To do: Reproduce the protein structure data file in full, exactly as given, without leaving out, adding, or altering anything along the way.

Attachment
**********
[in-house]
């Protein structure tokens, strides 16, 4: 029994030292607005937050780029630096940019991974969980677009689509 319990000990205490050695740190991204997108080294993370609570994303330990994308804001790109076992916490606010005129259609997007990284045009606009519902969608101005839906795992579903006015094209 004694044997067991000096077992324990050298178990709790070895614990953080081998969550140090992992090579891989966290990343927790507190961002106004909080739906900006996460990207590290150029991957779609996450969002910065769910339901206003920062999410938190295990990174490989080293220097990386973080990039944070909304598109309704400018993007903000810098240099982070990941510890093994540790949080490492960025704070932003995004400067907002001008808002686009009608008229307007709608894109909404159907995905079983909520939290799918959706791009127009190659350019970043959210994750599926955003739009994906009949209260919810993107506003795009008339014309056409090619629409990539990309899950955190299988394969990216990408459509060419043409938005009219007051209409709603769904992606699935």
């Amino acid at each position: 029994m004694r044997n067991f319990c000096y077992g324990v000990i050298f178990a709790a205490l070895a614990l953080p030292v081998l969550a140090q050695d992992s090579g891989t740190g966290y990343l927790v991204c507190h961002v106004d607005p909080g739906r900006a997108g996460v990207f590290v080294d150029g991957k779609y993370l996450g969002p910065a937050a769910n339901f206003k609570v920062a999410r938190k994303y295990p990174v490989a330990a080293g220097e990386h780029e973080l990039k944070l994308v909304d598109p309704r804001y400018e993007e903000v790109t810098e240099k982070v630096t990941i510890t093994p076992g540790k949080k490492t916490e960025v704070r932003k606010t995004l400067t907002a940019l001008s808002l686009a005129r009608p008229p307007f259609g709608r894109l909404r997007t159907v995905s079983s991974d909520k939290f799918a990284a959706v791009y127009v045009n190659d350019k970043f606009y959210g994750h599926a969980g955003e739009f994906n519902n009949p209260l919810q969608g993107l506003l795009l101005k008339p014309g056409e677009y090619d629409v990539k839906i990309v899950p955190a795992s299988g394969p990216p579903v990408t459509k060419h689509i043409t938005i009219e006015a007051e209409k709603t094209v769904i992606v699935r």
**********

[in-house]
């Protein structure tokens, strides 16, 4: 029994030292607005937050780029630096940019991974969980677009689509 319990000990205490050695740190991204997108080294993370609570994303330990994308804001790109076992916490606010005129259609997007990284045009606009519902969608101005839906795992579903006015094209 004694044997067991000096077992324990050298178990709790070895614990953080081998969550140090992992090579891989966290990343927790507190961002106004909080739906900006996460990207590290150029991957779609996450969002910065769910339901206003920062999410938190295990990174490989080293220097990386973080990039944070909304598109309704400018993007903000810098240099982070990941510890093994540790949080490492960025704070932003995004400067907002001008808002686009009608008229307007709608894109909404159907995905079983909520939290799918959706791009127009190659350019970043959210994750599926955003739009994906009949209260919810993107506003795009008339014309056409090619629409990539990309899950955190299988394969990216990408459509060419043409938005009219007051209409709603769904992606699935």
């Amino acid at each position: 029994m004694r044997n067991f319990c000096y077992g324990v000990i050298f178990a709790a205490l070895a614990l953080p030292v081998l969550a140090q050695d992992s090579g891989t740190g966290y990343l927790v991204c507190h961002v106004d607005p909080g739906r900006a997108g996460v990207f590290v080294d150029g991957k779609y993370l996450g969002p910065a937050a769910n339901f206003k609570v920062a999410r938190k994303y295990p990174v490989a330990a080293g220097e990386h780029e973080l990039k944070l994308v909304d598109p309704r804001y400018e993007e903000v790109t810098e240099k982070v630096t990941i510890t093994p076992g540790k949080k490492t916490e960025v704070r932003k606010t995004l400067t907002a940019l001008s808002l686009a005129r009608p008229p307007f259609g709608r894109l909404r997007t159907v995905s079983s991974d909520k939290f799918a990284a959706v791009y127009v045009n190659d350019k970043f606009y959210g994750h599926a969980g955003e739009f994906n519902n009949p209260l919810q969608g993107l506003l795009l101005k008339p014309g056409e677009y090619d629409v990539k839906i990309v899950p955190a795992s299988g394969p990216p579903v990408t459509k060419h689509i043409t938005i009219e006015a007051e209409k709603t094209v769904i992606v699935r």